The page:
Dr Rhodes Boyson: Indeed. I am so excited, but I must control myself. Highbury Grove was the most over-subscribed school in London at that time, and it was the working class parents and their children who kept up standards. It certainly taught me a lesson about where I stood politically. From time to time, we see a movement towards common sense in the Labour party, and we drink to it. If the Opposition paid...

Orders of the Day — Opposition Day: Standards in Education (11 Jun 1996)

Dr Rhodes Boyson: My hon. Friend has remembered the advice that I gave him. I advised parents to stand outside the school gates to see how quickly the children went in the morning and how slowly they came out at the end of the day—or vice versa—and, if the staff came out so fast at 4 o'clock that they knocked the children down, to go home, as nothing could be done with that school. It is the best test of...

Orders of the Day — Opposition Day: Standards in Education (11 Jun 1996)

Dr Rhodes Boyson: My hon. Friend, who also taught in the east end of London and whom I first met on my second day in London—obviously, he has influenced me in relation to the Conservative party—mentioned setting, but I have said enough about that.

Orders of the Day — Opposition Day: Standards in Education (11 Jun 1996)

Dr Rhodes Boyson: If the hon. Gentleman is offering to show me a school that is totally setted, I shall give way. If not, I shall not. I am waiting for such an offer from anywhere in the world, and I shall accept it.

Orders of the Day — Opposition Day: Standards in Education (11 Jun 1996)

Dr Rhodes Boyson: That means that every school will organise itself and that there will be no interference from socialist authorities such as Islington. Am I right in that? Will schools in Islington be able to organise themselves in exactly the way they want without any interference from the local authority?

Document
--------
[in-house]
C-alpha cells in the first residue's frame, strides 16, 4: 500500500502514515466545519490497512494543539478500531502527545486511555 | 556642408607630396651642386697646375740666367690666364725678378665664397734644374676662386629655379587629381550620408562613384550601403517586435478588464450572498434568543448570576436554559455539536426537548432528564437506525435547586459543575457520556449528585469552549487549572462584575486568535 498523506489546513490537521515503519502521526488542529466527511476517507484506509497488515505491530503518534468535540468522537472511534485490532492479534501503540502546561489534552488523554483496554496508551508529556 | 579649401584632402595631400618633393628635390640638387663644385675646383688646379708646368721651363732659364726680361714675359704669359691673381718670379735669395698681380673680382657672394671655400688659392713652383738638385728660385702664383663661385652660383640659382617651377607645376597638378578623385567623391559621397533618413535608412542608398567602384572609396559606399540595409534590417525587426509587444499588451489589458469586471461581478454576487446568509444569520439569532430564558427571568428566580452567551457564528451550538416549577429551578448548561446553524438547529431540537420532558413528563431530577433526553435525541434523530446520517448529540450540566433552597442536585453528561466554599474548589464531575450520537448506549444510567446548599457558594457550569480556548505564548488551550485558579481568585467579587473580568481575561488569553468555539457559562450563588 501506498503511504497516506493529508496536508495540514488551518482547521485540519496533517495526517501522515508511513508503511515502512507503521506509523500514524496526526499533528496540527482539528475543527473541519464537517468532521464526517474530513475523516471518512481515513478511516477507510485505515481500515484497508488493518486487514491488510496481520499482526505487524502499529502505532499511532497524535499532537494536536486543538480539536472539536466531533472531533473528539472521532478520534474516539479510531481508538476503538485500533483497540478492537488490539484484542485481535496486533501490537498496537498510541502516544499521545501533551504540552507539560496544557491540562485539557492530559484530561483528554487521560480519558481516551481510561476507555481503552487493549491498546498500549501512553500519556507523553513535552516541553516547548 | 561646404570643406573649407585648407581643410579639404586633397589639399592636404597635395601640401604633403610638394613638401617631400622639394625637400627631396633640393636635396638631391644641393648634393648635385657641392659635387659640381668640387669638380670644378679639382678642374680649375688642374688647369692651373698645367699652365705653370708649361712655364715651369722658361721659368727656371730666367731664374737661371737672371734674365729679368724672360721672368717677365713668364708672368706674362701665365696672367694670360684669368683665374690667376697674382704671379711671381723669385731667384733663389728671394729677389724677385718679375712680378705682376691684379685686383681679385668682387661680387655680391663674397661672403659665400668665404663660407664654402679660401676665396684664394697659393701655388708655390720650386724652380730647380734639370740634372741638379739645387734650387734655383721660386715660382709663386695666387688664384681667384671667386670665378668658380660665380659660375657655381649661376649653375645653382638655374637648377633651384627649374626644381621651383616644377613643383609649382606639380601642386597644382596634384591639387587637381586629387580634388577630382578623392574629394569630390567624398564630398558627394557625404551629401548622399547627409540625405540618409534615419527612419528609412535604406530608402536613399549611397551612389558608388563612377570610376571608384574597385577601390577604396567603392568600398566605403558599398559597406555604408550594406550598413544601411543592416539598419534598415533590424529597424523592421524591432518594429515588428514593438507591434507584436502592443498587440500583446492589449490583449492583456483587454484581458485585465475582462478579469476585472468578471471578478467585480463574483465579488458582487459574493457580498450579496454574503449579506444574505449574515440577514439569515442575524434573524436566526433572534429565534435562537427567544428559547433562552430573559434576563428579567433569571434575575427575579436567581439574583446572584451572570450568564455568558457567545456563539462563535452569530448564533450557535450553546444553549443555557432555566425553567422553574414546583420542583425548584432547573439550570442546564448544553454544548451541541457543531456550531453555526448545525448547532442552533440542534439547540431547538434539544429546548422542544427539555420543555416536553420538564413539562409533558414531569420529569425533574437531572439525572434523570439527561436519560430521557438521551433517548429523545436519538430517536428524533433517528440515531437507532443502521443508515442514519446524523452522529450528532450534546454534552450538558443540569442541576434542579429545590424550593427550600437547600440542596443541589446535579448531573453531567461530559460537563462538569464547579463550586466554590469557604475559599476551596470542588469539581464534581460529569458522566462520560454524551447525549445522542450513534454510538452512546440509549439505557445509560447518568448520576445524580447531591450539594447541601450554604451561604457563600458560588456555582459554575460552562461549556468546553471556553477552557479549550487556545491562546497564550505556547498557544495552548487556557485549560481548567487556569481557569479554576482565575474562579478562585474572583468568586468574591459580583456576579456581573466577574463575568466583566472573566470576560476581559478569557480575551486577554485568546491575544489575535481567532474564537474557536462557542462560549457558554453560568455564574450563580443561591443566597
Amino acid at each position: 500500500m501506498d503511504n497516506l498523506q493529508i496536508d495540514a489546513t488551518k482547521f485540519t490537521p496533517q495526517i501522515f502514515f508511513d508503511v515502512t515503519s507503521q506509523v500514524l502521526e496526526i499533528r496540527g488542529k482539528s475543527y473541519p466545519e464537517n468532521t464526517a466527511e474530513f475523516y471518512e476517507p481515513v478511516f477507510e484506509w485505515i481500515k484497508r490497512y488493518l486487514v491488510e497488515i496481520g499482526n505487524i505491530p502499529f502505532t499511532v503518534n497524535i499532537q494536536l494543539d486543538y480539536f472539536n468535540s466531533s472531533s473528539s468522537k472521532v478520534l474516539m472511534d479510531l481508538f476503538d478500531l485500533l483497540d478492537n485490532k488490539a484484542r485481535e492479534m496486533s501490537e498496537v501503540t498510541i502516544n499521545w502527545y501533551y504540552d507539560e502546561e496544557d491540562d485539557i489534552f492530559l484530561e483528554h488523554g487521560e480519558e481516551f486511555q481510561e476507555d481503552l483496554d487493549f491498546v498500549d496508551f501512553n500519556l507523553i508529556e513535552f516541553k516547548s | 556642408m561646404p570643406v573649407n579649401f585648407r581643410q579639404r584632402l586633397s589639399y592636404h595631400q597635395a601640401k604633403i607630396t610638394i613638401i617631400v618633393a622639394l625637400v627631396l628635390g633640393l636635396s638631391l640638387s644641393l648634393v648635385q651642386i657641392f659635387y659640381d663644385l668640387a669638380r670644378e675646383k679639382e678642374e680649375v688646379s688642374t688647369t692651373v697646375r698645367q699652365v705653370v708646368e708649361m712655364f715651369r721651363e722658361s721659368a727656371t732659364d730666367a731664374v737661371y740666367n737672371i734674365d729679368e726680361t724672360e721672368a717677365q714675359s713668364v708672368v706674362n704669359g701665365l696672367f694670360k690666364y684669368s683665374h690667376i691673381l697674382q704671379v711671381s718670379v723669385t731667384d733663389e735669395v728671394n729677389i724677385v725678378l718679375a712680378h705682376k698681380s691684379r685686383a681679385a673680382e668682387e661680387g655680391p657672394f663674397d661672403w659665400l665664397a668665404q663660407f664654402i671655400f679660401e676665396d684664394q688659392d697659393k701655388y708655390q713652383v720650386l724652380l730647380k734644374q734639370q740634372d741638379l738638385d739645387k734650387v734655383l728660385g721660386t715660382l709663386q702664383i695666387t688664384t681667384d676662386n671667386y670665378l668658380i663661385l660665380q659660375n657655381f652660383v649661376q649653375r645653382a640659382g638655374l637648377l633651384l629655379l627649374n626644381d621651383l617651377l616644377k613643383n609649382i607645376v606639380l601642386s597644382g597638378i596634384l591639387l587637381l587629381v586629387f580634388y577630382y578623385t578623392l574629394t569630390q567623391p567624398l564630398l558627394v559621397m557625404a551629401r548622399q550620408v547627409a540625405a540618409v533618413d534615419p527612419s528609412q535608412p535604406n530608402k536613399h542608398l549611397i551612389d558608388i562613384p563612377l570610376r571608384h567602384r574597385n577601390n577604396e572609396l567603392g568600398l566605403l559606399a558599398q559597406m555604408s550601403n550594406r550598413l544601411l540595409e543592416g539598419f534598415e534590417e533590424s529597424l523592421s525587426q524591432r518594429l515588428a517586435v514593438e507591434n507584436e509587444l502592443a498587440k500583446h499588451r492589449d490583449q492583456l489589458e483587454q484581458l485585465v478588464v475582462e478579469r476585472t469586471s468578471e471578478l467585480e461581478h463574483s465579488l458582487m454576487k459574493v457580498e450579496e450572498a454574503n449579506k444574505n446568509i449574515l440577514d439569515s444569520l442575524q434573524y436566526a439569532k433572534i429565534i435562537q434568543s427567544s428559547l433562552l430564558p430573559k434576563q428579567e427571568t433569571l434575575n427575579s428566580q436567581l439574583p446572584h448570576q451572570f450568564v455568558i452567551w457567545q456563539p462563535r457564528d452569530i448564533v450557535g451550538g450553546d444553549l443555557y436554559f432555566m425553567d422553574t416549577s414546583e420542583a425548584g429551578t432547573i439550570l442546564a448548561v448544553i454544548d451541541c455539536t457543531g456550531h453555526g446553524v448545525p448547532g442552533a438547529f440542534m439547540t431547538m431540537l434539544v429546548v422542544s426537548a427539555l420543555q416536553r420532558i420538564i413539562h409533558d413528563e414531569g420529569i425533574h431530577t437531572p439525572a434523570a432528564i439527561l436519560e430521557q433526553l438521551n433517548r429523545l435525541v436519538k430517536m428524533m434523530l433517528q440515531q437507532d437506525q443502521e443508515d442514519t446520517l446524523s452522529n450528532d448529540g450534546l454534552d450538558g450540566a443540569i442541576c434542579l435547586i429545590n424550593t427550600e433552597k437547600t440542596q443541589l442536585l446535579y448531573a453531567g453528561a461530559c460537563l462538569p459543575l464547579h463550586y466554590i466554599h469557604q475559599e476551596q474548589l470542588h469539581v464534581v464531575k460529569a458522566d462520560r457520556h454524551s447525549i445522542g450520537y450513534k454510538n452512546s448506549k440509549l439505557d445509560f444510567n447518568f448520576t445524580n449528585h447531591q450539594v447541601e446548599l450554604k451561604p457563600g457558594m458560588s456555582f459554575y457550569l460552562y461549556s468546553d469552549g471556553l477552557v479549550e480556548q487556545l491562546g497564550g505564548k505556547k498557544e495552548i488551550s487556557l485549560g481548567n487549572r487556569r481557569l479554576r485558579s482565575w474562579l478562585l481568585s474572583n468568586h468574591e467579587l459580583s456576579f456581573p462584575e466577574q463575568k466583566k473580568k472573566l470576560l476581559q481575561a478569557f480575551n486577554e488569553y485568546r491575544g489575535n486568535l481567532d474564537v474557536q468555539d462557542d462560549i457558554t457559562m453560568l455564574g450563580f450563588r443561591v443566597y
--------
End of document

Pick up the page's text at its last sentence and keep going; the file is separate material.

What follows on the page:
Orders of the Day — Opposition Day: Standards in Education (11 Jun 1996)

Dr Rhodes Boyson: I feel that policy is being made as we speak and that we are in the centre of the world. However, I shall move on, as I wish to make two more points. My second point relates to grammar schools. Apparently they will be allowed to remain.

Orders of the Day — Opposition Day: Standards in Education (11 Jun 1996)

Dr Rhodes Boyson: No. I am godfather to my hon. Friend's son, so I shall restrain my hon. Friend. There are currently 161 grammar schools and they will be allowed to continue, provided they receive an affirmative vote. Perhaps the rest of the country should be brought in on that. Why cannot the rest of the country be allowed to decide whether to bring back grammar schools? However, it is a step in the right...

Orders of the Day — Opposition Day: Standards in Education (11 Jun 1996)

Dr Rhodes Boyson: I shall not let the hon. Gentleman in again because I am about to sit down. I shall get my own back at the end of the debate.

Orders of the Day — Opposition Day: Standards in Education (11 Jun 1996)

Dr Rhodes Boyson: It is the Labour party's fault.

Opposition Day: Council Tax ( 1 Apr 1996)

Dr Rhodes Boyson: Local government is always important. I believe that a healthy local government administration throughout the country is part of the spread of liberties and power. I remember when we had much smaller local authorities than we have now. My first local authority, in Lancashire, covered only 13,000 people and was very well run. In the reorganisations of 20 or 30 years ago, it was brought into a...